2. I just applied and was approved on Nov 13, but my application must have been right before they upgraded the offer to 75k points on $7500 spend. I contacted them through secure messaging and am hoping I can have the upgraded offer as my card was approved when it started. Any advice? Also, I checked with them about spreading out my credit amongst the three biz cards, we shall see. I am trying to manage my credit utilization, but have also heard that this doesn’t impact personal credit *(though my hard pull did hit my personal account; maybe because of sole proprietorship?)


    • Hi Peter. There are reported successes when asking for a recent elevated offer you missed (myself included). It may also be possible to spread credit limits. Secure messaging should work but if you do not hear back, a phone call would certainly be appropriate. Good luck.


  3. I heard back! It looks like I got both things granted. I asked to spread out credit and he asked me to reply that is what I wanted, so I confirmed. I also was told that once I hit the min spend, that it would update with the correct bonus! How about that?!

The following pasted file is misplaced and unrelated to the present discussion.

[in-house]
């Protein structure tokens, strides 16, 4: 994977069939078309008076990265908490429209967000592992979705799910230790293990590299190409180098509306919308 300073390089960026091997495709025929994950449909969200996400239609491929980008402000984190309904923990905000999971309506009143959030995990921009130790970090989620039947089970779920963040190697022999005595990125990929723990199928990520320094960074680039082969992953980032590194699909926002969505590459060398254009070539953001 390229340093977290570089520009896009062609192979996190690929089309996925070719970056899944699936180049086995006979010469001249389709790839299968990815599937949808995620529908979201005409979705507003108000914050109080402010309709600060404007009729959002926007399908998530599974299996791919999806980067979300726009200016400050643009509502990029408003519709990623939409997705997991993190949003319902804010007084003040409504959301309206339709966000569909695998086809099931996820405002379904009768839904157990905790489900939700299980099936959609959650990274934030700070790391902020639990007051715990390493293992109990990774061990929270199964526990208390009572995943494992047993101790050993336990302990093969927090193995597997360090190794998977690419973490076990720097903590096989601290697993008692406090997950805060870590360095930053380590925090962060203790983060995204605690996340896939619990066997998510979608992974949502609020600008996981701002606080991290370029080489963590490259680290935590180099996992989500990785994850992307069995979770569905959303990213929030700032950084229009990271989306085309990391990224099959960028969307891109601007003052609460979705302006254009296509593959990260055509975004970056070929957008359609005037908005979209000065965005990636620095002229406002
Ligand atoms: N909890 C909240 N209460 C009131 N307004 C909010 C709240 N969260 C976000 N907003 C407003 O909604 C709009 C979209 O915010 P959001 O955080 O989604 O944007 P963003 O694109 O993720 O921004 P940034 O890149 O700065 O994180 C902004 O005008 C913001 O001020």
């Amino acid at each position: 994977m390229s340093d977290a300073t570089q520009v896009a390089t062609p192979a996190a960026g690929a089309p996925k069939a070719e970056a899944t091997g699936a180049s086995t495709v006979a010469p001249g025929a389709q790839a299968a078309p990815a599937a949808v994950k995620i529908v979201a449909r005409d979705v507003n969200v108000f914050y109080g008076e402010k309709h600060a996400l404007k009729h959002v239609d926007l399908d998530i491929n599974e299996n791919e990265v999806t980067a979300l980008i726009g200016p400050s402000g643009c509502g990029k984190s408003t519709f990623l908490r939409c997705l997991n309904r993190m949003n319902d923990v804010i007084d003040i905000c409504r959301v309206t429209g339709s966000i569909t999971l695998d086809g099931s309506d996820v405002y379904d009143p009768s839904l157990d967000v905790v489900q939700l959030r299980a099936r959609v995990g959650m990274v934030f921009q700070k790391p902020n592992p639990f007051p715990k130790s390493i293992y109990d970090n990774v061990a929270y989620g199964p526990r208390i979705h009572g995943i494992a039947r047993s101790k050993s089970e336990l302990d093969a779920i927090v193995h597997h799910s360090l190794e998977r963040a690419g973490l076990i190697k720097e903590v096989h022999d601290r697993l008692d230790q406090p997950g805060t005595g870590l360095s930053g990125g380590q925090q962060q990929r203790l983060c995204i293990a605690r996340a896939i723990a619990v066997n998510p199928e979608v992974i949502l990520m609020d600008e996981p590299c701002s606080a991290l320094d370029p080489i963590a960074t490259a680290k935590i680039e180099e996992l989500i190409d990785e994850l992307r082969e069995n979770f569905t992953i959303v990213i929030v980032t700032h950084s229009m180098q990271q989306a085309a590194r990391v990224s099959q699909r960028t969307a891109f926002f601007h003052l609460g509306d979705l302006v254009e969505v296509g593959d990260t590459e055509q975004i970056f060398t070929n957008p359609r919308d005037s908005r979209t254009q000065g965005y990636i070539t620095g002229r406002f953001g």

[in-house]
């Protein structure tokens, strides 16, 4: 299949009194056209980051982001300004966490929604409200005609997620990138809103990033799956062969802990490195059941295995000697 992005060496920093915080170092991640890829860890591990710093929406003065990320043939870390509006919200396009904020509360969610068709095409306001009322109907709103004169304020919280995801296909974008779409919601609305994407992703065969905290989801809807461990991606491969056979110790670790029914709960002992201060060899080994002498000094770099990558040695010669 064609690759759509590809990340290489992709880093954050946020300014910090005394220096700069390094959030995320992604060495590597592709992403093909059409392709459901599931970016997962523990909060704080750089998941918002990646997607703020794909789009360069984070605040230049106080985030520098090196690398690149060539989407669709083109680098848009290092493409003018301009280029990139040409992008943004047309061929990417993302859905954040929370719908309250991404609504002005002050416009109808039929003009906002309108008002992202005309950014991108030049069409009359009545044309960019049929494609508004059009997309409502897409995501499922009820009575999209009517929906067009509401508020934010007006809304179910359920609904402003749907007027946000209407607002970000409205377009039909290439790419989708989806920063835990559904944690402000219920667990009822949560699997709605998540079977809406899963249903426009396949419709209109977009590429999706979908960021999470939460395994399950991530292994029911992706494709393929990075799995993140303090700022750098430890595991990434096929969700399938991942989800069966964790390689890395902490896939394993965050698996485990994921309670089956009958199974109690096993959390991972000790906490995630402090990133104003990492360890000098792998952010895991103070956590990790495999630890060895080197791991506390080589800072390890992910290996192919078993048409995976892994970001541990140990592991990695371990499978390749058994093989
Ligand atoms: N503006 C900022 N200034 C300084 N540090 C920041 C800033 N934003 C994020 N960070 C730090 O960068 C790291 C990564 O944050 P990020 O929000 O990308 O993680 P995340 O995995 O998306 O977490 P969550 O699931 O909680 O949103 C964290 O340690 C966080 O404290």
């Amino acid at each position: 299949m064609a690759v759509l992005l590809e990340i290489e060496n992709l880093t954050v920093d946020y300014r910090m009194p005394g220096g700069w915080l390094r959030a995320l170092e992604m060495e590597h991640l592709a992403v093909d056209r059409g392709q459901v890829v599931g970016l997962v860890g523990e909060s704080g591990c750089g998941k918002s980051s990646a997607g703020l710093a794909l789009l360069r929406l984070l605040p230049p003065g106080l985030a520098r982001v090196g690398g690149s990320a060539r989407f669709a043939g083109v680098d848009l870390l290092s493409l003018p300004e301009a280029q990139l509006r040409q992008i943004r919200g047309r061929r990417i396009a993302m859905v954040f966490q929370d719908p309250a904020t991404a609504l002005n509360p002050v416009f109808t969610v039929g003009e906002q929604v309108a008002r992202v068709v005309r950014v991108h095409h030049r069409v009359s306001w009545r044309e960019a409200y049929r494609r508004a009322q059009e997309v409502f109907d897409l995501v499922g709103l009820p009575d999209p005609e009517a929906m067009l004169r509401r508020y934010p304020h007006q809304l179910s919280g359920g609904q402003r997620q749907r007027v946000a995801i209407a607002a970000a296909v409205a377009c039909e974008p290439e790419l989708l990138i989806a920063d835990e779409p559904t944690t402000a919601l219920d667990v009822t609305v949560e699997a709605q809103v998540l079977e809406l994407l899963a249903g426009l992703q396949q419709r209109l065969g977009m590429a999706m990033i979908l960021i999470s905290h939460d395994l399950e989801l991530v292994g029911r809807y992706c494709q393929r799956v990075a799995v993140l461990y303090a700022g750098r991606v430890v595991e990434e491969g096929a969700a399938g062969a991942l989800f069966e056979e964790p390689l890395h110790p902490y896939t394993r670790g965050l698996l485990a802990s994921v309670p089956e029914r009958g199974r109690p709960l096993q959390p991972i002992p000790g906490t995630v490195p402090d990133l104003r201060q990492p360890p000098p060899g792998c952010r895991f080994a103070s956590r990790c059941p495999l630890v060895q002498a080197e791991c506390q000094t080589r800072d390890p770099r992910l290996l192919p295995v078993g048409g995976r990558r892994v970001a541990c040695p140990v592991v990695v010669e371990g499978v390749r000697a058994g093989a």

4. Now the question is, when can I go for the Freedom Flex? I already have the CSR and the suite of biz cards. I was thinking to drop the application 30 days after my application for the biz Ink Cash. Timeline: I applied 3 NOV and was approved 13 NOV. I think 4 DEC would be a good time to drop that Freedom Flex app? I need that PayPal Q4 5x category for a large purchase coming up by end of the year!

    Of course, to complicate things, I think I found a house, and I put in an offer. Now I will have to time the credit pulls with a mortgage credit check! Sheesh.

    Exciting times…

    Any advice?


    • Congrats on finding a house. Applying for a mortgage when trying to secure credit cards can be tricky and generally not recommended. Additionally, when you are approved for a mortgage you may have to agree that you will not take on any additional credit, or the approval may need to be reevaluated (happened to me). However, Dec 4 is not that far off so you may have time to secure the additional card without issue. Your mortgage professional will be able to help you further. Congrats again and good luck with getting your new home.


      • Thank you so much! Yeah, I am crossing my fingers that the preapproval goes through quickly as I just finished the offer. Now to hold my breath through that and get to my 30 day moment on 4 DEC as I really want that Freedom Flex! LOL. But the sign up on the Chase Ink Business Cash is really good too and it’s a 10x haul ($7500 spend and 75000 points?! Wow.)


Any thoughts or questions? Comment below!